Ask AAFP to Reject Recent Support of Abortion
Dear Board of the American Academy of Family Physicians,
We family physicians wish to express serious concerns about the American Academy of Family Physician’s public policy positions and actions 1, 2, 3, 4, 5 that signify significant movement on the stance on abortion. The AAFP appears to be bending to pressures of special interest groups both within and outside of the Academy. We, however, strongly support the AAFP’s mission and vision that we should strive to achieve optimal health for everyone, to improve the health of patients, families and communities. This also includes our fetal patients.
Firstly, as family physicians, we value the importance of obstetrical care, including the two lives at stake throughout the course of a pregnancy. Indeed, evidence-based medical treatments support fetal life and well-being, including maternal-fetal medicine and intra-uterine fetal surgery, wherein fetal anesthesia is provided. Furthermore, the claim that abortion restrictions result in higher maternal mortality is inaccurate and misleading. While it is true that some of the states that have more restrictive abortion laws also have higher maternal mortality, the causes of these deaths (severe cardiovascular diseases, postpartum hemorrhage, transfusion reactions, and sepsis/shock/DIC) do not derive from abortion restrictions. Moreover, some areas with the most liberal abortion laws have mortality rates just as high (e.g. the District of Columbia). Abortion does not address the underlying causes of such unnecessary deaths. The real challenge is not to end pregnancies but rather improve prenatal, intrapartum and postnatal care. As family physicians, we must advocate for better and more equitable healthcare for all vulnerable populations, continuing to speak up on behalf of all patients, at all stages of life. To advocate for termination of life rather than better access to maternal and fetal healthcare is disappointing and detrimental to our patient-centered mission.
Secondly, the AAFP is right to defend the “sanctity of the physician-patient relationship” and express concern about governmental intrusion in the field of medicine. However, this is now being used as political doublespeak to argue against any restriction on abortion. Smoking is legal, but we strongly discourage smoking in both patient encounters and public advocacy by medical societies, urging restrictions on the sale and use of tobacco. Similarly, we publicly advocate for vaccinations, encouraging some level of “interference” in the patient-physician relationship. Slavery was also “the law of the land”, but many fought to restrict and ultimately end this egregious affront to human life. Now we are rightly advocating for safe and humane living conditions for families at our southern border, appealing to public policy and legislation. The issue of abortion is also about saving lives: every abortion deprives someone not only of her freedom or health, but of her very life. For this reason, we see abortion as a grave human rights issue, opposing our most basic human right, the right to life.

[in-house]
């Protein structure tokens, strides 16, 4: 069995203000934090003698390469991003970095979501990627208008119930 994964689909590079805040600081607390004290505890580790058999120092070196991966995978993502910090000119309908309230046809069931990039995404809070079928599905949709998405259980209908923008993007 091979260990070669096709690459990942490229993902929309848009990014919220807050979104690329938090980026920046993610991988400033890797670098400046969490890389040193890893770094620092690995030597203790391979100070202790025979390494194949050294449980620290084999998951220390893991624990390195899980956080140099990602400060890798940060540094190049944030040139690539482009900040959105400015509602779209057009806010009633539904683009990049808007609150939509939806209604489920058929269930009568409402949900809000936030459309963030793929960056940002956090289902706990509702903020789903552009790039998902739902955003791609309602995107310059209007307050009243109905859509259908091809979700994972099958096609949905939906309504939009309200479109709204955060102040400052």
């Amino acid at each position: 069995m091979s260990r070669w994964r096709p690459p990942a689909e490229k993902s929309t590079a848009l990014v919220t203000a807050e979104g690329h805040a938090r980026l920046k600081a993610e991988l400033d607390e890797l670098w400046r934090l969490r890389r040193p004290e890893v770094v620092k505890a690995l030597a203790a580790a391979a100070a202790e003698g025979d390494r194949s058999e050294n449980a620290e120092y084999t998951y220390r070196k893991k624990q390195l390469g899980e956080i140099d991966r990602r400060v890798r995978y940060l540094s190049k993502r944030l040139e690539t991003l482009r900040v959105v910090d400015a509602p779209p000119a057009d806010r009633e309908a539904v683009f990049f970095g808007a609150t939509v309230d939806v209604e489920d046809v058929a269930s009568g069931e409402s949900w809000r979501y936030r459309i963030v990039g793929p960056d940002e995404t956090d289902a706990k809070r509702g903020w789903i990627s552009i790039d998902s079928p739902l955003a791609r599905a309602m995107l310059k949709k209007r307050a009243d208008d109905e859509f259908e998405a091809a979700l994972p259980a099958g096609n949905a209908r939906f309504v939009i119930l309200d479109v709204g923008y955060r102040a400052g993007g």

Thirdly, the AAFP states that physicians have a wide range of views about this topic. Yet, those who share our perspective are clearly not being given the opportunity to share in policy development, whereas those advocating for unrestricted access to abortion have become integral AAFP Interest Groups that appear to be strongly influencing the Academy's recent direction. If the AAFP respects this diversity of opinion, why are only limited perspectives influencing and governing current positions and public policy and claiming to speak for all members?
In summary, given the moral gravity of this subject, we urge you to be sensitive and representative of your member physicians who value the human rights of those in the womb, including their right to life. Beyond this, we ask that you reject attempts to reframe and advocate for abortion under misleading verbiage or statistics. Failing to do this will place the AAFP in a position that will disaffect thousands of your members at a time when advocacy for our specialty is critical. Indeed, when we see the AAFP become focused on depriving life to the most vulnerable, reducing protections for women obtaining abortions at various facilities, advocating against conscience protections of medical providers and facilities declining to participate in abortion, and encouraging members to adhere to counseling and education on the necessity of abortion, the AAFP ceases to be representative of our interests or worthy of our support.
Thank you for allowing us to convey our views and our call to you as leaders of the AAFP, for policy and actions that are representative of all our membership, and committed to unifying principles on the issues facing all family physicians.